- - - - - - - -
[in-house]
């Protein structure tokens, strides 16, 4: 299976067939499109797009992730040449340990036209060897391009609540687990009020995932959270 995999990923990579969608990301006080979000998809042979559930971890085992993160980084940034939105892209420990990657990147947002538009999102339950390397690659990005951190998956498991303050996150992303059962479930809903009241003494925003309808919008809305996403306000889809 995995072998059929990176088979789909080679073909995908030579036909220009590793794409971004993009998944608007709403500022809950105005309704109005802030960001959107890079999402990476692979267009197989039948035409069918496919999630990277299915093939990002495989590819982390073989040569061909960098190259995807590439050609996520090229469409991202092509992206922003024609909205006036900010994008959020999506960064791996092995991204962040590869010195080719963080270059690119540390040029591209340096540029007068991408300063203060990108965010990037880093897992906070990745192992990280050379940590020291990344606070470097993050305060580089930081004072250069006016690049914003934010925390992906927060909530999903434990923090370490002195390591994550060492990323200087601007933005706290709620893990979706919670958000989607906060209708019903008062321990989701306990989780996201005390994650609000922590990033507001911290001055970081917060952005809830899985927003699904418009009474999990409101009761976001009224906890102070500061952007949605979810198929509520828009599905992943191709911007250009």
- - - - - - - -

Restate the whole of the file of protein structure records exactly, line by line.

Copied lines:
[in-house]
């Protein structure tokens, strides 16, 4: 299976067939499109797009992730040449340990036209060897391009609540687990009020995932959270 995999990923990579969608990301006080979000998809042979559930971890085992993160980084940034939105892209420990990657990147947002538009999102339950390397690659990005951190998956498991303050996150992303059962479930809903009241003494925003309808919008809305996403306000889809 995995072998059929990176088979789909080679073909995908030579036909220009590793794409971004993009998944608007709403500022809950105005309704109005802030960001959107890079999402990476692979267009197989039948035409069918496919999630990277299915093939990002495989590819982390073989040569061909960098190259995807590439050609996520090229469409991202092509992206922003024609909205006036900010994008959020999506960064791996092995991204962040590869010195080719963080270059690119540390040029591209340096540029007068991408300063203060990108965010990037880093897992906070990745192992990280050379940590020291990344606070470097993050305060580089930081004072250069006016690049914003934010925390992906927060909530999903434990923090370490002195390591994550060492990323200087601007933005706290709620893990979706919670958000989607906060209708019903008062321990989701306990989780996201005390994650609000922590990033507001911290001055970081917060952005809830899985927003699904418009009474999990409101009761976001009224906890102070500061952007949605979810198929509520828009599905992943191709911007250009």